At what point should I be considering a care home for my loved one?

Is your loved one struggling to live alone even with the help of family members, friends, relatives or carers? After your loved one has experienced a fall, did the hospital evaluation indicate that specialised care is necessary? If your answer to these questions is a resounding yes, it may be time for you to consider a care home for your loved one. 

A care home can provide home from home comforts as well as supervising and assisting  your loved ones when they need it as well as keeping them entertained with a full activities programme . A registered care home also provides the highest standard of nursing care, especially if they have a physical disability, medical condition, high dependency requirement or if they need end of life care. In some cases, loved ones may require both support with activities of daily living and nursing care.

Things to look out for that show my relative isn’t coping so well on their own anymore

The right time to consider a care home may not be clear for some individuals or families, but to others, it could be caused by a critical situation. For instance, a relative of yours may have fallen and was taken to hospital. It may become clear that your relative may not be able to return to live at home alone. Although this can be a very difficult and emotional situation, you must be there to emotionally support your loved one and help them to make the best decision for their future. 

For some people living on their own, the changes to their physical abilities and overall wellbeing can be moderately slow. You may not be sure of the right time to consider a care home for them however, there are things that you can look out for.

  • Eating Patterns. Have you noticed something different in the eating pattern of your relatives? Are their meals untouched? Is food in their kitchen not consumed as expected? According to several studies, about 3 million people in the UK are considered malnourished or at risk of being malnourished and people over the age of 65 are the demographic that has the highest risk.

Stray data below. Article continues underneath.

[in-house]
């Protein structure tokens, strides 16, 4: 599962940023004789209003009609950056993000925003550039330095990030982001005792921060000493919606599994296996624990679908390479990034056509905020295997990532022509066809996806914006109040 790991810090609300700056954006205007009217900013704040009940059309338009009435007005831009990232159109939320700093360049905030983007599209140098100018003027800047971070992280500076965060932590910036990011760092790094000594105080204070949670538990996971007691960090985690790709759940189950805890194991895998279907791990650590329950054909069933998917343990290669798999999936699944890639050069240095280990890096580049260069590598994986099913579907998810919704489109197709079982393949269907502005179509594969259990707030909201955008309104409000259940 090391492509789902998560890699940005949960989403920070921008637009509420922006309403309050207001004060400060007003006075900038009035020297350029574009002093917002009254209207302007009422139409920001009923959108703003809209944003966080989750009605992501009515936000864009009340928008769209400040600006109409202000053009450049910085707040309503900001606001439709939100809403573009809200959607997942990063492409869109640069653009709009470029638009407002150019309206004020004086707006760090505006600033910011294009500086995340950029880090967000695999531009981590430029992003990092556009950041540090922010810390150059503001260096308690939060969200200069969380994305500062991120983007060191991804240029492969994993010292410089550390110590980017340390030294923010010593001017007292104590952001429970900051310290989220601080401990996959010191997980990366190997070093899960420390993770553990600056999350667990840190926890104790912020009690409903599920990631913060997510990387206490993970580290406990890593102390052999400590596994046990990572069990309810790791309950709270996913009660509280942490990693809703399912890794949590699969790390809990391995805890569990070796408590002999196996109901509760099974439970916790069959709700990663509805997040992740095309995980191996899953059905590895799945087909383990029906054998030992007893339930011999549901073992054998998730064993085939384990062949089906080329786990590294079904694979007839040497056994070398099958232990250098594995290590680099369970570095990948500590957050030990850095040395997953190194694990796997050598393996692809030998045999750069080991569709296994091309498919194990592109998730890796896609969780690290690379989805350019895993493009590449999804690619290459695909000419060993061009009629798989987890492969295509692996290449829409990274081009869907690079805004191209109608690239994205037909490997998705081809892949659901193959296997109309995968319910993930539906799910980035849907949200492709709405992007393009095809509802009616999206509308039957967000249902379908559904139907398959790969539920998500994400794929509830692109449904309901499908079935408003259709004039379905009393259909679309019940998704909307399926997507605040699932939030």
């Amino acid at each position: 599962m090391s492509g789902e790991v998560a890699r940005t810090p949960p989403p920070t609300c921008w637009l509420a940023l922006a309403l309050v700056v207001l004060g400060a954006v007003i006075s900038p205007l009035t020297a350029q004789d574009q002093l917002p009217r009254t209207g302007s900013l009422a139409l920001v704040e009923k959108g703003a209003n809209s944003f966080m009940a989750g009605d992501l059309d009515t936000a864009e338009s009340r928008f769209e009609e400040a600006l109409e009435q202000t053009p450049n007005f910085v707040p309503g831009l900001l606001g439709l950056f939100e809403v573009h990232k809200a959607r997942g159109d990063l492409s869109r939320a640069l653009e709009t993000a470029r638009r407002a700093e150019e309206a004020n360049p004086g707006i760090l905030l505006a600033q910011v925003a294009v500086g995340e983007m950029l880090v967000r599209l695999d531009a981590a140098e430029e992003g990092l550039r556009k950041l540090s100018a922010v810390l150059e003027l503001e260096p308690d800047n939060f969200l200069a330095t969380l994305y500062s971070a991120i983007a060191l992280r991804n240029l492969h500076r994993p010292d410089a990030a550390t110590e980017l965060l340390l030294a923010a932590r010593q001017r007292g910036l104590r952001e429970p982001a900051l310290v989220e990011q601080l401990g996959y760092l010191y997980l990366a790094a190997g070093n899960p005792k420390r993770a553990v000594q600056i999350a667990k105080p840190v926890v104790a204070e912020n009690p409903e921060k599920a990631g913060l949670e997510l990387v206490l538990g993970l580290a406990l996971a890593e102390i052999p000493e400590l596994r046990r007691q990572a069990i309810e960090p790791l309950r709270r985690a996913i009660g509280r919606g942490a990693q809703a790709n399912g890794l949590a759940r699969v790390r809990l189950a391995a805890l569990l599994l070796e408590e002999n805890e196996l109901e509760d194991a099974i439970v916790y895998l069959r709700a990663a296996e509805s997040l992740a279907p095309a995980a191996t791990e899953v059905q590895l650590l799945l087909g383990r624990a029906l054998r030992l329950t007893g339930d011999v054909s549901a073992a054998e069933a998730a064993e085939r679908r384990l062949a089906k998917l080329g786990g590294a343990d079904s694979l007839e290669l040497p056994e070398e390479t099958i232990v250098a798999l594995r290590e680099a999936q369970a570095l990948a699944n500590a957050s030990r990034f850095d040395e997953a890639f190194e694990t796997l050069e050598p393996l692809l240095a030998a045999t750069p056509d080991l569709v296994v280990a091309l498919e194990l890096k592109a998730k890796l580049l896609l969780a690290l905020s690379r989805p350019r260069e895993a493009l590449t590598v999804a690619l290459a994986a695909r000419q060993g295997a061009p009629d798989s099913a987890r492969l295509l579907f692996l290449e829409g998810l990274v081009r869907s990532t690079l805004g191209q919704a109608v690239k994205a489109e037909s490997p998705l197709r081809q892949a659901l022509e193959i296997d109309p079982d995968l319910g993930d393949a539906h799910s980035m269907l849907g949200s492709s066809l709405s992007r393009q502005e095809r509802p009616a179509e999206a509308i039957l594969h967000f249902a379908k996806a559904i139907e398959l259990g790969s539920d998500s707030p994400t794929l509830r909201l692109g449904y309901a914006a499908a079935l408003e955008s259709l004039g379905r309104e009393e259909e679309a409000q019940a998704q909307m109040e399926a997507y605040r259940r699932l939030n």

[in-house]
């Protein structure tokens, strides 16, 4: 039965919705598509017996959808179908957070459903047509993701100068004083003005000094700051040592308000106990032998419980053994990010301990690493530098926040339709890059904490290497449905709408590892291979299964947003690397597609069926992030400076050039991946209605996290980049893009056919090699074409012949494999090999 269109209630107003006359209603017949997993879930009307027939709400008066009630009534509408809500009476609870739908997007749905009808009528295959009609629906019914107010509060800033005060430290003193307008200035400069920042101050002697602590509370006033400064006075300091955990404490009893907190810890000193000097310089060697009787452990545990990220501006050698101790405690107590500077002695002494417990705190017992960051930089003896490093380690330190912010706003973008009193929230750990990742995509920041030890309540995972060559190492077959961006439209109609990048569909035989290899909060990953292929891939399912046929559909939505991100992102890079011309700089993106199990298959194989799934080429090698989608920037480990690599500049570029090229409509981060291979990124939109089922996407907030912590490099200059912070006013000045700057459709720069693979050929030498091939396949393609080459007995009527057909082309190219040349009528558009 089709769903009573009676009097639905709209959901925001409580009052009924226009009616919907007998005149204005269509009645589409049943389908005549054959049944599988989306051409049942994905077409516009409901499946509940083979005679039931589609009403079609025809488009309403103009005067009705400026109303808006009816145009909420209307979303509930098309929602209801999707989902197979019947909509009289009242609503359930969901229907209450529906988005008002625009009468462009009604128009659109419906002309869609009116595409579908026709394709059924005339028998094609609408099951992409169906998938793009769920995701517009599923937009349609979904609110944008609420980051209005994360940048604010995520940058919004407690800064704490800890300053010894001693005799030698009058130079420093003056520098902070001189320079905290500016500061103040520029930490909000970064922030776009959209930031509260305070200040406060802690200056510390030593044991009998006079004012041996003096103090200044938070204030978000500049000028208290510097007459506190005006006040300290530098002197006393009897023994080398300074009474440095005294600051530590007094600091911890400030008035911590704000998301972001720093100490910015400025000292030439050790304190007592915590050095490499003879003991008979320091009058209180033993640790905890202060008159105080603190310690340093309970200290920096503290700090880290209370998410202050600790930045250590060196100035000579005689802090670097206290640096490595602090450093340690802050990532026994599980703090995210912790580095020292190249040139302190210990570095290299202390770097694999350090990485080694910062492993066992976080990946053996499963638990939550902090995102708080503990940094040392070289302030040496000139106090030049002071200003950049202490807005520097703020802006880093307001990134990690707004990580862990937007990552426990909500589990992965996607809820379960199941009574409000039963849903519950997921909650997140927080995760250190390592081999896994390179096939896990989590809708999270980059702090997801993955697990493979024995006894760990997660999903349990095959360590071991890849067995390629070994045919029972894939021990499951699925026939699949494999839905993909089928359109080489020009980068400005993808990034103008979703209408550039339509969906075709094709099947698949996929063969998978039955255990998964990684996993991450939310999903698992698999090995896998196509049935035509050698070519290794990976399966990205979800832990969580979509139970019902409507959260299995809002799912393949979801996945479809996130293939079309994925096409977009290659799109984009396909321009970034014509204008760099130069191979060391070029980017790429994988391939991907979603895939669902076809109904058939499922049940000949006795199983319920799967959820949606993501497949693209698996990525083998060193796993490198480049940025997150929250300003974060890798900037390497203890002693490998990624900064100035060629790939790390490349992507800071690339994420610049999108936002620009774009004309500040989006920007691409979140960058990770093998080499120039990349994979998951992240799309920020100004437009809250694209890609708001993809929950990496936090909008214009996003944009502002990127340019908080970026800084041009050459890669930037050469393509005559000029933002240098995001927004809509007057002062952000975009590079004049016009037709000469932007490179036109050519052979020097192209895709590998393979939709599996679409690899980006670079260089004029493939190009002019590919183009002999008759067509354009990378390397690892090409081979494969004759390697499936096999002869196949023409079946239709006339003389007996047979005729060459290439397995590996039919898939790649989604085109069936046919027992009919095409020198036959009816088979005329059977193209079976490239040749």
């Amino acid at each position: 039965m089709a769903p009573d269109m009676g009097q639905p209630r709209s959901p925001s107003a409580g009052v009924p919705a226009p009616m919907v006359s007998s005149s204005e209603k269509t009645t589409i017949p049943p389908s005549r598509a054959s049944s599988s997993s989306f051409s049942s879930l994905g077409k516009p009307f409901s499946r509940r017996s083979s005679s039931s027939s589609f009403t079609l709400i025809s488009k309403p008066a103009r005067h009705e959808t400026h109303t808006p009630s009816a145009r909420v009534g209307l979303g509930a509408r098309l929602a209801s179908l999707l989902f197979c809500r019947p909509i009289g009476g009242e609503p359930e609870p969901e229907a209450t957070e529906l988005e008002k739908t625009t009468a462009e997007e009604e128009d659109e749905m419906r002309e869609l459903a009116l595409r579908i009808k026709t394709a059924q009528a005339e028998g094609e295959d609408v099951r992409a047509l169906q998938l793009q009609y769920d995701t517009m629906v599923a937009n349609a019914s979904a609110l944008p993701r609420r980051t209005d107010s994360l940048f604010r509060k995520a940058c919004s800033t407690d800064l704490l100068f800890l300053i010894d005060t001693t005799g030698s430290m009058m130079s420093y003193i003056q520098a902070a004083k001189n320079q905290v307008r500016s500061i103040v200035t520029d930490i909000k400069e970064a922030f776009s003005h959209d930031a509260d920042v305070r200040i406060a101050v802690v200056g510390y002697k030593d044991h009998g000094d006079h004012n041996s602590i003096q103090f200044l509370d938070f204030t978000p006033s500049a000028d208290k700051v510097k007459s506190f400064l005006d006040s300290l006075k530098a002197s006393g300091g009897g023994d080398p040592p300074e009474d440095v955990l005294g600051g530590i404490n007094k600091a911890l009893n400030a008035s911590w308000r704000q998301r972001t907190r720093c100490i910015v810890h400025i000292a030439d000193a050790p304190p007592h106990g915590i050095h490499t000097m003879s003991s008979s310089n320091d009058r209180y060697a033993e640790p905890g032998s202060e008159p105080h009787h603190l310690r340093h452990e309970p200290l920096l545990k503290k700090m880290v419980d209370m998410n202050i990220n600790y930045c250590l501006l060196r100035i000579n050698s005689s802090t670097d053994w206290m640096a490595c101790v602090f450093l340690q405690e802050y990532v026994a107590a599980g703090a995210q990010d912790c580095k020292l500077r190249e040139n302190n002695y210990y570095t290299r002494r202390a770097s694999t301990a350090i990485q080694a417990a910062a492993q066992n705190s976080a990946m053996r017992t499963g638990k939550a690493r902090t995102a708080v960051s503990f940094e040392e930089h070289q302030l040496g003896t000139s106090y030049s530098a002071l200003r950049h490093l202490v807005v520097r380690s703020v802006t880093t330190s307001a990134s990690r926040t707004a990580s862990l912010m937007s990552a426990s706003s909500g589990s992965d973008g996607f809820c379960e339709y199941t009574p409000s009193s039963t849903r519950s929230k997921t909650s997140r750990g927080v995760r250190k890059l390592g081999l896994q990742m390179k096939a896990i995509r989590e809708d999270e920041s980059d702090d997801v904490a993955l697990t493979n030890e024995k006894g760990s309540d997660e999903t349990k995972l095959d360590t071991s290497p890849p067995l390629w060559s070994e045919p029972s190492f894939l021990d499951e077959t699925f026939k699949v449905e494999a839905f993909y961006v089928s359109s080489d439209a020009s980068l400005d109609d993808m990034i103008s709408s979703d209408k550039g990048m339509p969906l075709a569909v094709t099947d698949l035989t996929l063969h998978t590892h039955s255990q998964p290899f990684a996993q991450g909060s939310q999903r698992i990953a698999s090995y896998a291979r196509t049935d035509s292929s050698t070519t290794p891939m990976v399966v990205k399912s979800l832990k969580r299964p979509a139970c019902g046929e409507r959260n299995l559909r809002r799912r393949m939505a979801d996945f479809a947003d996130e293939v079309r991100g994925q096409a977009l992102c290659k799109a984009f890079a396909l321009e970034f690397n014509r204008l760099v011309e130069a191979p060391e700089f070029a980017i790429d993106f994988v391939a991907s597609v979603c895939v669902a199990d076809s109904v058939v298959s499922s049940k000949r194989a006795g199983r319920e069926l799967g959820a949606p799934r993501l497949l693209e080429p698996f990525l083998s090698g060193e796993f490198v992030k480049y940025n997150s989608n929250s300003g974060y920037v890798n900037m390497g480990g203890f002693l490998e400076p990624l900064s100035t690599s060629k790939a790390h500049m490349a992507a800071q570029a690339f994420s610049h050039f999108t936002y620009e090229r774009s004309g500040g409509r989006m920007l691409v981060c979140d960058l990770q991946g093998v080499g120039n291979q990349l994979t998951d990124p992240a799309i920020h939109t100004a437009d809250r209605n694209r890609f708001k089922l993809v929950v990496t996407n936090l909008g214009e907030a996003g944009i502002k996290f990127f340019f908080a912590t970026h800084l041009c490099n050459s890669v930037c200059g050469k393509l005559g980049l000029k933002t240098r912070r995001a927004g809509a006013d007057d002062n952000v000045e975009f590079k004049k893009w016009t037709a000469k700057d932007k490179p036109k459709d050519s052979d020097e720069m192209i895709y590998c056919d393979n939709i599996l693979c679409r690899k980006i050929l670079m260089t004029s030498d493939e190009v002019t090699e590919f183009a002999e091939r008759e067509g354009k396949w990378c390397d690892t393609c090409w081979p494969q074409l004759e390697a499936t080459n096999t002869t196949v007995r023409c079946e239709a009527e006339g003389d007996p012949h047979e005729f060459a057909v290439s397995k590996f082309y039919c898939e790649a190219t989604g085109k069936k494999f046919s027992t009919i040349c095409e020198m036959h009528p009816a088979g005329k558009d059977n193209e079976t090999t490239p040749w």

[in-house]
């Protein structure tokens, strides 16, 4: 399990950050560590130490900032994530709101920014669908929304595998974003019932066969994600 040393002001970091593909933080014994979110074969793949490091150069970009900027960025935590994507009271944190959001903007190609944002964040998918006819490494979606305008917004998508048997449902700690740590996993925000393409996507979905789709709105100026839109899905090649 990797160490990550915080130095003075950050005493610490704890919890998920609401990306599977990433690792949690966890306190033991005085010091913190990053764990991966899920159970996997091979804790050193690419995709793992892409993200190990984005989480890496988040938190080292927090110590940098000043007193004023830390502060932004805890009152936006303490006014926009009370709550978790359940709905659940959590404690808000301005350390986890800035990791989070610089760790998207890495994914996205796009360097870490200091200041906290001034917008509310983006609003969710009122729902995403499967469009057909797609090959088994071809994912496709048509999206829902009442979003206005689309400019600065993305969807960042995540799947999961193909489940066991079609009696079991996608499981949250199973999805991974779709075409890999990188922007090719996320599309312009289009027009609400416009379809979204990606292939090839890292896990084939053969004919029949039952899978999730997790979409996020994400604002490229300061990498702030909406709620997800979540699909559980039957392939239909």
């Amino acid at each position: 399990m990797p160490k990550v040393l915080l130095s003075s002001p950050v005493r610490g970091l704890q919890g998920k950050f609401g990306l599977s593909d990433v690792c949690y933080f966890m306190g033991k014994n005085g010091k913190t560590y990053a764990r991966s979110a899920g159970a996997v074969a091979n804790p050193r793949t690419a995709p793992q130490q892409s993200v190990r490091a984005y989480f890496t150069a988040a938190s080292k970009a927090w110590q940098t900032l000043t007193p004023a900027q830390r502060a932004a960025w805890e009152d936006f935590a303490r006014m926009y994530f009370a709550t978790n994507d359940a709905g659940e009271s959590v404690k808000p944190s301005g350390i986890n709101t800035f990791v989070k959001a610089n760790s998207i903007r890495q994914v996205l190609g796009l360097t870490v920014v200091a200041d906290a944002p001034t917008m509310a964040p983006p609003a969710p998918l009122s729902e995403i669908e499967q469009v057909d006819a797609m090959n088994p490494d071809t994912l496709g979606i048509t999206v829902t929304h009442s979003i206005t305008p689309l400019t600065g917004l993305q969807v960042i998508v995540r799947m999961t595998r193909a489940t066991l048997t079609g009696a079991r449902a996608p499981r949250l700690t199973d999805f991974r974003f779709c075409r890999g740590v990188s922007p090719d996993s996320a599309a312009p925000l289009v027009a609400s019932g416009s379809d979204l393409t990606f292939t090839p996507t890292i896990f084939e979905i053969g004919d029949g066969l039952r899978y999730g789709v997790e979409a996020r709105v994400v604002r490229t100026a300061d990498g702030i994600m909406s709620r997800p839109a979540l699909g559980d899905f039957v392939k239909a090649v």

• Medications. Older adults often have health conditions and depend on their medications to keep it under control. If you are keeping a close eye on your relatives, you may be helping them to remember what medications to take and when to take them or lovingly reminding them to take it but if you can see that your relatives are consistently missing their medications, this is a sign that they need a little more support.
  • Altered Mental States. It’s a good idea to look out for any signs of confusion or disorientation as it can pose a risk to the personal safety of your loved one. These issues can occur at any time of the day and maybe characterised by a change in their behaviour. For instance, your loved one may seem clear headed and composed all day however you may be receiving a series of distressed calls in the evening. 
  • Significant Deterioration in Physical Abilities. Have they fallen more than once already? Are they having issues with mobility, perhaps struggling to move around their home has become a lot more difficult for them, or has their physical movement in general started to deteriorate? 
  • Low Spirits. Are your relatives showing any signs of feeling lonely, maybe depressed or isolated? They might be suffering from depression due to social isolation.

Maybe your loved one is physically well however is suffering with loneliness and struggling with  running a home for themselves, they may want to consider residential care. Residential care will liberate them from the stress of managing their own household and enjoy the benefits of living with other like-minded individuals. This type of care will lead them to enjoy an active social life, as well as boost their independence and self-confidence. 

As a final note, if you are concerned with the welfare of your loved one, then it is always best to seek professional advice. As well as discussing with your relative their feelings and maybe apprehensions on the next steps. Remember that there are many types of support available. 

If you and your relatives live in Swindon and the surrounding areas, you can talk to Ridgeway Rise about their facilities and high-quality care services. You can call them on 01793 238 875 or send an email on

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